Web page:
Sunday, August 9, 2015
"'The Delicate Grace' at PAM
Jean-Léon Gérôme, French, 1824-1904
Tanagra, after 1890
Museum purchase with funds provided by COMPAS
Phoenix Art Museum #1986.54
Hoop Dancer, 1891
"Jean-Léon Gérôme (11 May 1824 – 10 January 1904) was a French painter and sculptor in the style now known as Academicism. The range of his oeuvre included historical painting, Greek mythology, Orientalism, portraits and other subjects, bringing the Academic painting tradition to an artistic climax. He is considered one of the most important painters from this academic period, and in addition to being a painter, he was also a teacher with a long list of students." (Source: Wikipedia)
Why did he name this beautiful, graceful lady "Tanagra"? "The Tanagra figurines were a mold-cast type of Greek terracotta figurines produced from the later fourth century BCE, primarily in the Boeotian town of Tanagra." "Tanagra figures depict real women — and some men and boys — in everyday costume, with familiar accessories like hats, wreaths or fans. Some character pieces may have represented stock figures from the New Comedy of Menander and other writers."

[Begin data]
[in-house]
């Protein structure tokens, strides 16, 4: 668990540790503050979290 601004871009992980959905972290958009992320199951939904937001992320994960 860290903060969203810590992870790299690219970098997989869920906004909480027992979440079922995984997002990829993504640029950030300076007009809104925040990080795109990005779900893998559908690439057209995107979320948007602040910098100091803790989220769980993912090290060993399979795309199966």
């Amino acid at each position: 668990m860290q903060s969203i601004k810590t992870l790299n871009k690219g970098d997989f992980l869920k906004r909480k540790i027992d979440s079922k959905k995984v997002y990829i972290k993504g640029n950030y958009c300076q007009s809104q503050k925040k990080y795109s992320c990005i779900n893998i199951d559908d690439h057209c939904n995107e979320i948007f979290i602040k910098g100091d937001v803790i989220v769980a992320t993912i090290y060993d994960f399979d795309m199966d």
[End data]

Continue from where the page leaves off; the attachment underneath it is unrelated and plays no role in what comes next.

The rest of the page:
"Tanagra figures had not been much noted before the end of the 1860s, when ploughmen of Vratsi in Boeotia, Greece, began to uncover tombs ranging in date over many centuries. The main finds especially from the 4th and 3rd centuries BCE were secured in 1874." (Source: Wikipedia)
As Gérôme was interested in Greek mythology, he would have kept up on the latest archeological finds, and find among them inspiration for the creation of his own art. The Musée d'Orsay has a marble version of this piece, Wiki has a photo from 1890 of it:
"H. 154.7; W. 10.5; D. 6 cm"
Interesting enough, Gérôme also did a self-portrait, Working in Marble, or The Artist Sculpting Tanagra, 1890
And likely Gérôme inspired Wilde's character the artist Basil Hallward. Art inspires art which then goes on to inspire more art.
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